I used some good Apple hardware in the early 90s, but 1997 they had a hundred models and no way to tell them apart, aside from dome nice hardware at the very top end. To get a really good macOS machine at a consumer price, you had to buy a clone, preferably from Power Computng. Mr. Jobs cancelled the clone agreements and started producing decent products again.
"One of the most consistent complaints Apple fans have had about the new MacBooks (besides the poor spec, high price, and lack of upgradability) is that they have no touchscreens."
Care to name three?
I keep seeing this claim in odd corners of the IT press, but I talk with Mac users on a daily basis, and not one has so much as mentioned this as a feature they want. If it were, I suspect Microsoft would have made off with a lot more MacBook customers than they have.
I ditched my LP albums decades ago.
Nothing gets to us like the loss of a parent. Hope you're doing OK and the fitness bit helps.
After 33 years, we finally get a Star Wars movie that's true to the original vision of the force we got in Star Wars (no, not A New Hope, I mean the one where Han shot first) and The Empire Strikes Back. The Force is something everyone can share in not just prospective Jedi knights with a rare blood condition. Consider me corny and old-fashioned, but that, and the willingness to [spoiler deleted] every last character you care about, to demonstrate they were serious about their business, make this the best one yet. "I am one with the Force. The Force is with me."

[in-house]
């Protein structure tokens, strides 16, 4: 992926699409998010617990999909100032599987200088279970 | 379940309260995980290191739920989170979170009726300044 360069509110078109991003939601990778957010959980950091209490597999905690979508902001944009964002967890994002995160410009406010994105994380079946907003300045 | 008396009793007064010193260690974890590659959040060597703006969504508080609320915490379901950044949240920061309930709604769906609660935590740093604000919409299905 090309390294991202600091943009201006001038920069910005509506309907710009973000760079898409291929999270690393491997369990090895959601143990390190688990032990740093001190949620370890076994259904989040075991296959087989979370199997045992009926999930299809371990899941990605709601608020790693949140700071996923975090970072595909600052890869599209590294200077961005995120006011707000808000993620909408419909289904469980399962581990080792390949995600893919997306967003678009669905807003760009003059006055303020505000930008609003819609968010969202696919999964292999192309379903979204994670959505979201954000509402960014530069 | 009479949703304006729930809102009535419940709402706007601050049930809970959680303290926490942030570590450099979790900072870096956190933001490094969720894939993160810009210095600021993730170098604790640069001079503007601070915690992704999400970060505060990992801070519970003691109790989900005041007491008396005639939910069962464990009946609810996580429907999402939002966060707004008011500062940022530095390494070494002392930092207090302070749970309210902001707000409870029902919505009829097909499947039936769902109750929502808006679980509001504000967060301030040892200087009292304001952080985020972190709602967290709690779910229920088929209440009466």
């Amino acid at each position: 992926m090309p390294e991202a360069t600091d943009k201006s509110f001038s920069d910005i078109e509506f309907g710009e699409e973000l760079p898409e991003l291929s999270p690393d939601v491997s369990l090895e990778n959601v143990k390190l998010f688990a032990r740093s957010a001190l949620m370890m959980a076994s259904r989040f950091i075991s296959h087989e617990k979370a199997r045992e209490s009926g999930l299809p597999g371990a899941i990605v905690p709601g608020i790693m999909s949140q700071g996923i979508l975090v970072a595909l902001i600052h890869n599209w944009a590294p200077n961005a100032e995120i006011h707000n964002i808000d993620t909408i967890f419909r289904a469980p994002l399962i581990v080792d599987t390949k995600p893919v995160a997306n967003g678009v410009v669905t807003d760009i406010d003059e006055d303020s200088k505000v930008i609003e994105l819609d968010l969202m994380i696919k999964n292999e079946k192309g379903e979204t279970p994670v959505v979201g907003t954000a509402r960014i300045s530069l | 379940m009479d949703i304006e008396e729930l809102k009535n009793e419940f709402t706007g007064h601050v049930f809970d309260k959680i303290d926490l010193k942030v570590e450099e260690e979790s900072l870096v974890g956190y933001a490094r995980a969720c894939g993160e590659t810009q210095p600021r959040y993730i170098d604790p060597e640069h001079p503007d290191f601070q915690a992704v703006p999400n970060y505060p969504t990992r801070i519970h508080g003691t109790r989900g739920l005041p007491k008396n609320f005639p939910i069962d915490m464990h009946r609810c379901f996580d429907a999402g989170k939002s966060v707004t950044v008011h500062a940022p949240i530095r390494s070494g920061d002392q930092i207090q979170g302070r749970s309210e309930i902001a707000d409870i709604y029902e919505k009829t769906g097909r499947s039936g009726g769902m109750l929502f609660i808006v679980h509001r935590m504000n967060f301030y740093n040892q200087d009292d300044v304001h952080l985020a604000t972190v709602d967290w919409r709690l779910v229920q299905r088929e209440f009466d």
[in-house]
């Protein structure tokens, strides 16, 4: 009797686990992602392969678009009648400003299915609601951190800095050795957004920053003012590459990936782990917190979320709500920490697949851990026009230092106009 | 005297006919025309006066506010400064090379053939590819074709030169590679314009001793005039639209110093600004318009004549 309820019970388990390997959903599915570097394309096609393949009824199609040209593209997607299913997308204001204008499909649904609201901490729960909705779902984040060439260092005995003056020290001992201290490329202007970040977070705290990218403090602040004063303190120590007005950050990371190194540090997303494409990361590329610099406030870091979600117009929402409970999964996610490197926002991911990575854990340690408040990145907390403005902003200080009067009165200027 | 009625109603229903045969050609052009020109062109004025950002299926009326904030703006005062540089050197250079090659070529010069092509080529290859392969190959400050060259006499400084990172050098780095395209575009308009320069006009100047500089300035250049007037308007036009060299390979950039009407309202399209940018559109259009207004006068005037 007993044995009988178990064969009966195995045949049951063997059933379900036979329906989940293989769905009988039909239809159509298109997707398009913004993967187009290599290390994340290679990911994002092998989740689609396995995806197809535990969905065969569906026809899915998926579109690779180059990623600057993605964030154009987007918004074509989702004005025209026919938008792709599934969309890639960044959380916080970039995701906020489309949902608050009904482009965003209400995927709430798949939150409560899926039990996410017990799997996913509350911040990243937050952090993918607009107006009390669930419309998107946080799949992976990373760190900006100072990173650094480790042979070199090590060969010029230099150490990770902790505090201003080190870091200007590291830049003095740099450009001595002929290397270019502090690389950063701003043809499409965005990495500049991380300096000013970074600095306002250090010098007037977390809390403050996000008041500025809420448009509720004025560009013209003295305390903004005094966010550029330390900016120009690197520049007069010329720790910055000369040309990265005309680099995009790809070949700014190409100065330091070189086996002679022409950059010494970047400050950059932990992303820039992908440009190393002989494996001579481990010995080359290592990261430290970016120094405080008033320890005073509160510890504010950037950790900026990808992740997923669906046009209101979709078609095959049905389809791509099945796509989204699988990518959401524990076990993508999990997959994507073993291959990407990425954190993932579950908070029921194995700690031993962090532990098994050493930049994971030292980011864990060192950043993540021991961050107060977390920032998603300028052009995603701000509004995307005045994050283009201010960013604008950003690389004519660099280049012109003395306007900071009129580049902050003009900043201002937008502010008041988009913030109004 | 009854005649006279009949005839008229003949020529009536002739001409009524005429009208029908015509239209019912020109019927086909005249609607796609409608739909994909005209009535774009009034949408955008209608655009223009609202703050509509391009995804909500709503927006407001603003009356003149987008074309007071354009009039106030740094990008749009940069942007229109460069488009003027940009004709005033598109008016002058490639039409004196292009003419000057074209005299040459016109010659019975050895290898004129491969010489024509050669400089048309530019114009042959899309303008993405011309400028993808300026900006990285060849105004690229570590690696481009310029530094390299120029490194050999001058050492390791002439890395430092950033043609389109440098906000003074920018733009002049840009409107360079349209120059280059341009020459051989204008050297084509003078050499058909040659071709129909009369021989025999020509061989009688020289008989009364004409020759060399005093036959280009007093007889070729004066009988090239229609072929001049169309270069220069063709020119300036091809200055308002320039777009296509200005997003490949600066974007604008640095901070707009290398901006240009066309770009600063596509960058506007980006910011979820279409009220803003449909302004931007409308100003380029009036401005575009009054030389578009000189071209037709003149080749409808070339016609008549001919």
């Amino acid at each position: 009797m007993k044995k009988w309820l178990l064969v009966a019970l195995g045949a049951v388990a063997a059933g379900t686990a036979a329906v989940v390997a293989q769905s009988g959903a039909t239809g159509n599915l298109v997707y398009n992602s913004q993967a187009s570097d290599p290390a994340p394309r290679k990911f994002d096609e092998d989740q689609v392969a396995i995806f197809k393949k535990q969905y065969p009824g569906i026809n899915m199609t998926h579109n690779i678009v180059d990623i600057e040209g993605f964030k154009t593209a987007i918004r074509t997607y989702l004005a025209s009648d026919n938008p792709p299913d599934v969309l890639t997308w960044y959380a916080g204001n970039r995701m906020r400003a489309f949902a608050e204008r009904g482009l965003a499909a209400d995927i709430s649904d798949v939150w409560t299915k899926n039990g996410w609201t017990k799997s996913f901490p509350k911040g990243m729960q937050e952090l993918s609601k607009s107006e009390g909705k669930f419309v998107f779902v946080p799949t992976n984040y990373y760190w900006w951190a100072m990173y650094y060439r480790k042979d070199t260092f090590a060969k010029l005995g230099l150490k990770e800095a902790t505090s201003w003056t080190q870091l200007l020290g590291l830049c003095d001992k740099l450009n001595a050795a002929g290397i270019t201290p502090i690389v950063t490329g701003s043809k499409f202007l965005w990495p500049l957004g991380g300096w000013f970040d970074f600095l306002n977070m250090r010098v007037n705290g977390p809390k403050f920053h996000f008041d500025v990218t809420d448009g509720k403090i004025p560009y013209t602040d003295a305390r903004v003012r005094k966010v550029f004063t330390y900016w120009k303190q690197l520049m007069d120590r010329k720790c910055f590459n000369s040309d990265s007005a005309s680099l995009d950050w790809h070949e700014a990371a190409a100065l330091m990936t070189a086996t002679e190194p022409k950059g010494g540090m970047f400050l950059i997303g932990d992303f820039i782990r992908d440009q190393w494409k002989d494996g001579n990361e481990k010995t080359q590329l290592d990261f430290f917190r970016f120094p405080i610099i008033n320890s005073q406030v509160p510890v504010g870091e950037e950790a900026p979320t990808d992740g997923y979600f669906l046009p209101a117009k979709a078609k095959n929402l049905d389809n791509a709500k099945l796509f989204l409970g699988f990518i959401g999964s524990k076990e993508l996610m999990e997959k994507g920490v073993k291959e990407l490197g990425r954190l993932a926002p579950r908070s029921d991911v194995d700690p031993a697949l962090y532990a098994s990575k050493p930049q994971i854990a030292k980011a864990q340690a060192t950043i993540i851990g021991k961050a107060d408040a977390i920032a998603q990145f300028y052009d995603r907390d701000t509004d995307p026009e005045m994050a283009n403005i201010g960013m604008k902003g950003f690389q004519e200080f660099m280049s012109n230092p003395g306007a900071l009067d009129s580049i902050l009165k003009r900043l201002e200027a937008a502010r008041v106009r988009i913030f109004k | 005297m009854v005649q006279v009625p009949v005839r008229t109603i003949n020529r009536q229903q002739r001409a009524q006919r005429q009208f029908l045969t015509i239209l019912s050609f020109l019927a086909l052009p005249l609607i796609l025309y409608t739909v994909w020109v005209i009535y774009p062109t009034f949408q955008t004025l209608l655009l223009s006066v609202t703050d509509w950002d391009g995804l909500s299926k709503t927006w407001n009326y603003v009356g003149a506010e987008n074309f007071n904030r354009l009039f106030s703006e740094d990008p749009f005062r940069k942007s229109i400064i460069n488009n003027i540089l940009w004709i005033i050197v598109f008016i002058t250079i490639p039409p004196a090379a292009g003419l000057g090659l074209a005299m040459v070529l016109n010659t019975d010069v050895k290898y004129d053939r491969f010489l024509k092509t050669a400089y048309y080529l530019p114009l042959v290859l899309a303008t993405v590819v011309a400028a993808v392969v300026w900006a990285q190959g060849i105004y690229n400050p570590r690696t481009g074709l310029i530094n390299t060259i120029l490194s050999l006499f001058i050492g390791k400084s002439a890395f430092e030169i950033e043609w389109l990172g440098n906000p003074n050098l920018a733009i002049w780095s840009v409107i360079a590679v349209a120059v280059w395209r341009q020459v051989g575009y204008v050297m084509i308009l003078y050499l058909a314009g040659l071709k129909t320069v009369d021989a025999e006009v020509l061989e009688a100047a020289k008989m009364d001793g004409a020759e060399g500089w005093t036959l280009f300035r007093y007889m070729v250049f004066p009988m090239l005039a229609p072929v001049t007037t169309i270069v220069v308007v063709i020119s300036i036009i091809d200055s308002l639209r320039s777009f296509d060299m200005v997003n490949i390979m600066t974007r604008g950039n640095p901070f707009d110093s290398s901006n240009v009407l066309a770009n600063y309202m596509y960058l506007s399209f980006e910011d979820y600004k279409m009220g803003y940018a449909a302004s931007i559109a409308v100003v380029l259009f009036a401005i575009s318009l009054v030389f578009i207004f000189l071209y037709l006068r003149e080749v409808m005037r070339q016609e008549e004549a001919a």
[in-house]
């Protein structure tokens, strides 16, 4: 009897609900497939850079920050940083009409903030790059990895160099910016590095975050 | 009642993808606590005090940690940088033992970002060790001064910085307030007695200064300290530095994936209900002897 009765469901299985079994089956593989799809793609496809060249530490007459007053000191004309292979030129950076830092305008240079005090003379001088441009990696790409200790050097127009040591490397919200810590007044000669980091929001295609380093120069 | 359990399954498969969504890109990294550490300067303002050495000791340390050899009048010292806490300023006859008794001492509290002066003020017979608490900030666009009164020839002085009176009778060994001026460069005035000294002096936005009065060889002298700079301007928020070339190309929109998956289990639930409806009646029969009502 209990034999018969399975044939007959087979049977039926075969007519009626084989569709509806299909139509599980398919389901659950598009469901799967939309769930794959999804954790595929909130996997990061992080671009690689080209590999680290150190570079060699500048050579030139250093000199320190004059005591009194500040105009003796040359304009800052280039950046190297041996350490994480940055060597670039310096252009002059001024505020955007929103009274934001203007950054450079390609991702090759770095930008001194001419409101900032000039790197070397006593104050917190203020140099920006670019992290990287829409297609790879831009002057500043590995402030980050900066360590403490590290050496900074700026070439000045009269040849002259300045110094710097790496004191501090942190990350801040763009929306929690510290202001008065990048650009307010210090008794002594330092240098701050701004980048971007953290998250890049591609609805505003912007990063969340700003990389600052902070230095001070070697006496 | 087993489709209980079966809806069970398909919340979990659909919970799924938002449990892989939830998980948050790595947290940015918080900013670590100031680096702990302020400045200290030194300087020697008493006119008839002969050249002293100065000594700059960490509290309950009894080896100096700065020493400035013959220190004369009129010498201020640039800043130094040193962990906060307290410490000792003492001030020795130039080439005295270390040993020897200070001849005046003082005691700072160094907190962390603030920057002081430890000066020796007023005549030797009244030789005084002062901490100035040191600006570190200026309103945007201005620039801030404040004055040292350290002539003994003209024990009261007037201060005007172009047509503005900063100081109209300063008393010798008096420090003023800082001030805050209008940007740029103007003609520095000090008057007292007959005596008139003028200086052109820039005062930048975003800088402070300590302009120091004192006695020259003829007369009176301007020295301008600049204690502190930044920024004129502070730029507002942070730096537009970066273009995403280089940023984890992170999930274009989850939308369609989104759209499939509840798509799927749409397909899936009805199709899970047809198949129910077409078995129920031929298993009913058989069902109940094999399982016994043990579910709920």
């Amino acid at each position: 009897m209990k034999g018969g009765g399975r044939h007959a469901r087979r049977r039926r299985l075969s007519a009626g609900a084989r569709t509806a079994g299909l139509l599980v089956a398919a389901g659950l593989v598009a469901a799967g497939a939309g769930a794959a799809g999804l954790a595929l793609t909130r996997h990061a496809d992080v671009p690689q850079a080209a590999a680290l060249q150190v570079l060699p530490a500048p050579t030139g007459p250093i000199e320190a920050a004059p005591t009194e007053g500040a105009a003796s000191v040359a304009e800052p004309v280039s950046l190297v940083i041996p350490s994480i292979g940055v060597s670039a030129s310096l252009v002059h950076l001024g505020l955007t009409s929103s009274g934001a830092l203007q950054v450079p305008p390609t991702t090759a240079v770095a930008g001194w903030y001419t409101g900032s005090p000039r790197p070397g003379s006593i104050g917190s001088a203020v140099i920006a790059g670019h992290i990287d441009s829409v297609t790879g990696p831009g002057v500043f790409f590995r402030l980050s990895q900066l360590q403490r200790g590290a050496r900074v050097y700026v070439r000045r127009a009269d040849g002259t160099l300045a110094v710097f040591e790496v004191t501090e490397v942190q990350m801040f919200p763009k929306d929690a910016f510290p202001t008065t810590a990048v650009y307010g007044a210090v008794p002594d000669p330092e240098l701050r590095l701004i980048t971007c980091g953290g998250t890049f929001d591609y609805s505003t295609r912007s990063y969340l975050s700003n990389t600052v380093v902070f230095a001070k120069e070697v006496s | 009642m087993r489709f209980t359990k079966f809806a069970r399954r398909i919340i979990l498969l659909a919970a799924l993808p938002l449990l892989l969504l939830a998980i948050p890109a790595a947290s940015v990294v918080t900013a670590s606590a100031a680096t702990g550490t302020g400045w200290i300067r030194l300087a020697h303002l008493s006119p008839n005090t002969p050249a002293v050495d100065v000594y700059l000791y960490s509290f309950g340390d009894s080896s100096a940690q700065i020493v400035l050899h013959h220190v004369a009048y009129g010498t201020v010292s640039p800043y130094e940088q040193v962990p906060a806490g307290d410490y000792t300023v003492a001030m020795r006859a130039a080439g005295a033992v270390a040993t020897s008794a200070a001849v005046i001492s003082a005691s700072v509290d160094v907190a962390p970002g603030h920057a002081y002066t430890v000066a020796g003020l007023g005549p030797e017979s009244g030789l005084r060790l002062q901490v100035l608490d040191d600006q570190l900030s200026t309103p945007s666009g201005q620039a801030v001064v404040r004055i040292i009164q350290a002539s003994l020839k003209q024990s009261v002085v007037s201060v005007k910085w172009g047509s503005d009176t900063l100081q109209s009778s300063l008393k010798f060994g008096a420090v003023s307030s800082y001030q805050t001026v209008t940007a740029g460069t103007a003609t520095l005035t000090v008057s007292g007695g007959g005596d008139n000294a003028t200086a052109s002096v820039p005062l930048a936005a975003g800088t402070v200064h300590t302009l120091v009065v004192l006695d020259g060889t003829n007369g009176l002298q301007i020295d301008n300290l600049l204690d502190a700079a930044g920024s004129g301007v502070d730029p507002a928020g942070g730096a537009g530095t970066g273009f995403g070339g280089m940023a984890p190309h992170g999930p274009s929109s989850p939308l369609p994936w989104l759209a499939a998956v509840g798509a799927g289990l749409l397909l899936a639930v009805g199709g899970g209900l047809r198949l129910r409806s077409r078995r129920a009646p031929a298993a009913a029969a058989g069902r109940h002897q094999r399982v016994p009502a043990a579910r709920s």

"For the past five years, the rockets have been our only means to resupply the International Space Station." As indicating by the correct reporting in the rest of the article, this sentence is clearly in error.... or SpaceX, Sierra Nevada, and Orbital have been spending a lot of cash on spitballs.
The Soyuz spacecraft has been the sole method of crew transfer since the end of Shuttle operations, but there are lots of options (Progress [a Soyuz derivative], Dragon/CRS, Cygnus, Kounotori, ATV, and maybe someday Dreamchaser) for unmanned resupply/trash disposal.
There is indeed an incredible breadth of WiFi access points available, but none in my experience has been anywhere near (as in orders magnitude near) as simple to set up as the AirPorts I've had or set up for others the last 15 years. Other than one that got fried in an electrical storm, none has even failed.